The pilot who stays on the ground for the climate | Knowledge & Environment

Raised in humble circumstances on the outskirts of London, little was taken for granted except when his father urged him to choose a career he loves. Such a decision is a challenge for many, but not for Todd.

When he first saw a Royal Air Force aerobatic show, he knew his future was up in the clouds. “I was just absolutely blown away by these nine planes flying wing to wing. That was the beginning of my career.”

He was five years old then.

It was more than a fleeting childhood dream – his young mind was transfixed. When he was a little older, he started playing flight simulation games. At the age of eleven, he knocked on the door of the nearest Air Cadet branch and asked them to make an exception to the minimum age requirement and put him in the squadron. Amazingly, they agreed.

For years he went to training twice a week and although his enthusiasm was undiminished, at the age of 16 his dream of flying seemed a long way off as a career in the Royal Air Force (RAF) was out of the question and he didn’t have the £150,000 ($162,000) to fund his commercial pilot training.

“Getting your hands on a real jet was… quite frankly, there’s nothing like it.”

Raise money for flight training

Instead, Todd went to London, apprenticed as an electrician, and flexed from one job to another for a few years. None of these professions came close to flying. “I feel very comfortable in the air. It gives me this feeling of freedom and calm,” he explains in an interview with DW.

When he decided to take out a loan to earn a private pilot’s license, his family saw how important flying was to him and drummed up the money for commercial training.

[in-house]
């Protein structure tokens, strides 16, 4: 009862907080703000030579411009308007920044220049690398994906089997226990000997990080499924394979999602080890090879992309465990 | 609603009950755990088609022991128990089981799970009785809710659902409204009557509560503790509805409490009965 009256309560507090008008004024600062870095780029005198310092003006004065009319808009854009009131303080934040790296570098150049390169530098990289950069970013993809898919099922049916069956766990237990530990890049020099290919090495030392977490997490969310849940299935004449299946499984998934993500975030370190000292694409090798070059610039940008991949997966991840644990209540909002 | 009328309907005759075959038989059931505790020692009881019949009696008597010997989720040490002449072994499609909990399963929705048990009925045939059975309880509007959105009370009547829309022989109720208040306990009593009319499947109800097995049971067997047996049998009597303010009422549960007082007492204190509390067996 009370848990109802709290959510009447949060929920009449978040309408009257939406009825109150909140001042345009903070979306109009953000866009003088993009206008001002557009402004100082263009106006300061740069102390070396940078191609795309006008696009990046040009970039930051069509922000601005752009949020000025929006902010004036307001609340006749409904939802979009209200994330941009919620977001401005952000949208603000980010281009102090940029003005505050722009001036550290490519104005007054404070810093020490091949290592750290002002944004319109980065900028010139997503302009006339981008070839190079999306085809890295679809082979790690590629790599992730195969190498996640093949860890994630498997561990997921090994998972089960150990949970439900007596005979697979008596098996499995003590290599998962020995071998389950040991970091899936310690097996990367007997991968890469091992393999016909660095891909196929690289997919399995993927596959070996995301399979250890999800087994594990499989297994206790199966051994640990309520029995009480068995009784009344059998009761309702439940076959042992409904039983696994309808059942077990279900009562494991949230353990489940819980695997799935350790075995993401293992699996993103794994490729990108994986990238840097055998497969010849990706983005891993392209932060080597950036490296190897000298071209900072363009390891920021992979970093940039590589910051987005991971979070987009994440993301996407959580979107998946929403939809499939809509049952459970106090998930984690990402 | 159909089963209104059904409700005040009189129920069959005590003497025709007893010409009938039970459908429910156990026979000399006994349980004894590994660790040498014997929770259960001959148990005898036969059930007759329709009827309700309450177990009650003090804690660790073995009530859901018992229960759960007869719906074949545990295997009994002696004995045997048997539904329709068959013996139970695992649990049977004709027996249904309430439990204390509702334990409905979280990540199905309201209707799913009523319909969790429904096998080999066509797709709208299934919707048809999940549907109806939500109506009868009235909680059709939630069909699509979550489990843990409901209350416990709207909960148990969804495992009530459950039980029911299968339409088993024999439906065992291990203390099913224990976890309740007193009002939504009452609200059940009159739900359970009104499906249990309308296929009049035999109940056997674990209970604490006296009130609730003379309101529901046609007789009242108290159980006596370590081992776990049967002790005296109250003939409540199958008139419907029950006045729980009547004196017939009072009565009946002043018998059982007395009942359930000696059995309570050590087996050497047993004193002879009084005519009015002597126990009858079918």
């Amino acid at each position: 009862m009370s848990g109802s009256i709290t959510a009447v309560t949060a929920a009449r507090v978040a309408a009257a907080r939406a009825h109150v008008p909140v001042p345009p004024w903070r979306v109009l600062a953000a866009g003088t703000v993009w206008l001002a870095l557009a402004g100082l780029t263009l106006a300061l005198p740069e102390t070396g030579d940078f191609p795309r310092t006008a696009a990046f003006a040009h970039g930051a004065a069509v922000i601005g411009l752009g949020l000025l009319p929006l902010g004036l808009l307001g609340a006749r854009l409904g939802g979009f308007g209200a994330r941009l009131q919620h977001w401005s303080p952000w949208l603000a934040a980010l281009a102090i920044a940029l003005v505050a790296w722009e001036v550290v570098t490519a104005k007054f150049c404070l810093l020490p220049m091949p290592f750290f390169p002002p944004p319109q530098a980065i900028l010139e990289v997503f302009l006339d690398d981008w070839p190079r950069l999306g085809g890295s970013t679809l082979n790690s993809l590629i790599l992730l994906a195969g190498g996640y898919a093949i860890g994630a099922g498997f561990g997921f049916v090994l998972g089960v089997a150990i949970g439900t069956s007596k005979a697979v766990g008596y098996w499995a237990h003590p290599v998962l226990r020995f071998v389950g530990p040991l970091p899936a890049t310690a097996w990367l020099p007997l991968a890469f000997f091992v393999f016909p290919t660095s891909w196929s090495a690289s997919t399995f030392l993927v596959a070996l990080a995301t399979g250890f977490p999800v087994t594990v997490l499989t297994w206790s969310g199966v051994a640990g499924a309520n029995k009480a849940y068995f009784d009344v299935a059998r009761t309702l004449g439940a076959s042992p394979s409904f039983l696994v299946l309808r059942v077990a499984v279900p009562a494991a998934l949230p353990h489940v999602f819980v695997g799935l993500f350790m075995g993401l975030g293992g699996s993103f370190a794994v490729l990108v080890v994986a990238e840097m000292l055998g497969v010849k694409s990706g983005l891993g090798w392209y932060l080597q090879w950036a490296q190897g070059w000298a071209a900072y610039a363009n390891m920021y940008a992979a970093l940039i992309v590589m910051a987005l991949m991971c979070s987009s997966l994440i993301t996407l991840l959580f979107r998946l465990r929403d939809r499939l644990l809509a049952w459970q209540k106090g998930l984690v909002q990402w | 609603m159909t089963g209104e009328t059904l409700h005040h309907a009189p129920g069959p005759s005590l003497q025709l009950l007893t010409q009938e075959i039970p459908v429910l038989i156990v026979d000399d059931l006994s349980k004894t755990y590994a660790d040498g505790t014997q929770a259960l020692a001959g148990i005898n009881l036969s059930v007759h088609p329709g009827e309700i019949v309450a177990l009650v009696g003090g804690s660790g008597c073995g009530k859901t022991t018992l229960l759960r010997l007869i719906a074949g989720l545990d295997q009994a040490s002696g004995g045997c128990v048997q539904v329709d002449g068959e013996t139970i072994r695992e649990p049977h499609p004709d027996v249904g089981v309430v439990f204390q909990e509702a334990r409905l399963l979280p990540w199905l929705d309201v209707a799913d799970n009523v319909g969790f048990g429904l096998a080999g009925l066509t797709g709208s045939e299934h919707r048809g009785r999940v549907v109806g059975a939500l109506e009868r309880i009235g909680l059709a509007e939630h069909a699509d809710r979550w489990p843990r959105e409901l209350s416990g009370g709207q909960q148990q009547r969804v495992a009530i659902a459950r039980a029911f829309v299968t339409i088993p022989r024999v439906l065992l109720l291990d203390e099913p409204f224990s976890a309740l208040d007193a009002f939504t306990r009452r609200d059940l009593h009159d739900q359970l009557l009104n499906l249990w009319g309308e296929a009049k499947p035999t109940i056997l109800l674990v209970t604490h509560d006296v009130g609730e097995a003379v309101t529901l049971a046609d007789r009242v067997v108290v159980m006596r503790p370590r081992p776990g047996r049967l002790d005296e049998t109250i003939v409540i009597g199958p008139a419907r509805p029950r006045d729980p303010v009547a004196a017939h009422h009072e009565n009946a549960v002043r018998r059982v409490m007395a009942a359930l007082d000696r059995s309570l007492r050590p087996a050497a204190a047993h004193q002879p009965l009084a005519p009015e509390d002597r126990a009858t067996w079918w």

His grandmother sold her house and moved in with Todd’s parents, who in turn mortgaged their house. This, combined with Todd’s own salary, funded his commercial pilot training for the next five years.

The examiner said to me afterwards: ‘You are an asset to aviation and you will go very far in your career’. My mother and father were there. It was really incredible.”

The last thing on his mind at that moment – or for the next three years as he flew holidaymakers around Europe and pursued a career in his job – was the annual greenhouse gas emissions from the aviation industry.

Todd Smith stands on one of the peaks of the multicolored Rainbow Mountain.

It was a bittersweet moment. The guide told us that Peru is one of the first places to be affected by climate change.

The climate injustice of flying

That was to change in 2018, however, when an intestinal infection forced Todd to take time off from the pilothouse. It was the last thing he wanted, and he was so “insane to get back flying as soon as possible” that he accepted a doctor-suggested challenge of becoming almost entirely plant-based and abstaining from meat.

During this time he watched a series of documentaries showing how animal husbandry harms the climate and environment.

“That really affected me.” So much so that he decided to go vegan and started doing climate research. When he contracted Lyme disease after a tick bite in a London park and was absent even longer, he began digging deeper.

As he researched, he recalled a bittersweet moment a few years earlier while standing on the colorful Rainbow Mountain in Peru. “People ran up and down there like ants. It was so beautiful, but we shouldn’t have seen it.”